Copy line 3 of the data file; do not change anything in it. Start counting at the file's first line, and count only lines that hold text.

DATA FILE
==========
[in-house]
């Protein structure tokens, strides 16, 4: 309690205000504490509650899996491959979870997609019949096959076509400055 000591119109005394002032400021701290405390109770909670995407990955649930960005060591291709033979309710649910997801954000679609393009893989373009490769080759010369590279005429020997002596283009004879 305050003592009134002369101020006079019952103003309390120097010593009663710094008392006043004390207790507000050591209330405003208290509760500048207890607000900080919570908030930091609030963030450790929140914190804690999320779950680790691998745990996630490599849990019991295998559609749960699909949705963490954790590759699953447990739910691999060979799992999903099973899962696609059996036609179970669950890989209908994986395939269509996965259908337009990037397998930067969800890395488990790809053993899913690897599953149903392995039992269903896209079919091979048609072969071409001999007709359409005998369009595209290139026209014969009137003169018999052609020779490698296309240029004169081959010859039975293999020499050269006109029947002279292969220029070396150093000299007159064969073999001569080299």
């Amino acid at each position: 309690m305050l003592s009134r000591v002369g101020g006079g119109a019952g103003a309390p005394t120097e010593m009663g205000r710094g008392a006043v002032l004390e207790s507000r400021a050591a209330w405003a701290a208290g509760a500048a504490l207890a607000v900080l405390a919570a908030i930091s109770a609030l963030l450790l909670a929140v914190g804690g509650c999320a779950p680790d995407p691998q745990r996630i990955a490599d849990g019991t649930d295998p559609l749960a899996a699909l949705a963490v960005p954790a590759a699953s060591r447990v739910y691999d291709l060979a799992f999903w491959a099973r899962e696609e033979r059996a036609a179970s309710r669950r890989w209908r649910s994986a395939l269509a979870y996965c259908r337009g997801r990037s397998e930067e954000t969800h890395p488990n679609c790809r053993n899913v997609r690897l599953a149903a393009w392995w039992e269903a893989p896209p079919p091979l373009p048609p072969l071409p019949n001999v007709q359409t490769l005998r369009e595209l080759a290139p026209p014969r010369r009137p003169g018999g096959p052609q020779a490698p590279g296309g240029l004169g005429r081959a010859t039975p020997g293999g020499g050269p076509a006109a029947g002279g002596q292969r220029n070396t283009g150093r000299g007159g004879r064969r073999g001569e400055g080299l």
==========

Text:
């Amino acid at each position: 309690m305050l003592s009134r000591v002369g101020g006079g119109a019952g103003a309390p005394t120097e010593m009663g205000r710094g008392a006043v002032l004390e207790s507000r400021a050591a209330w405003a701290a208290g509760a500048a504490l207890a607000v900080l405390a919570a908030i930091s109770a609030l963030l450790l909670a929140v914190g804690g509650c999320a779950p680790d995407p691998q745990r996630i990955a490599d849990g019991t649930d295998p559609l749960a899996a699909l949705a963490v960005p954790a590759a699953s060591r447990v739910y691999d291709l060979a799992f999903w491959a099973r899962e696609e033979r059996a036609a179970s309710r669950r890989w209908r649910s994986a395939l269509a979870y996965c259908r337009g997801r990037s397998e930067e954000t969800h890395p488990n679609c790809r053993n899913v997609r690897l599953a149903a393009w392995w039992e269903a893989p896209p079919p091979l373009p048609p072969l071409p019949n001999v007709q359409t490769l005998r369009e595209l080759a290139p026209p014969r010369r009137p003169g018999g096959p052609q020779a490698p590279g296309g240029l004169g005429r081959a010859t039975p020997g293999g020499g050269p076509a006109a029947g002279g002596q292969r220029n070396t283009g150093r000299g007159g004879r064969r073999g001569e400055g080299l």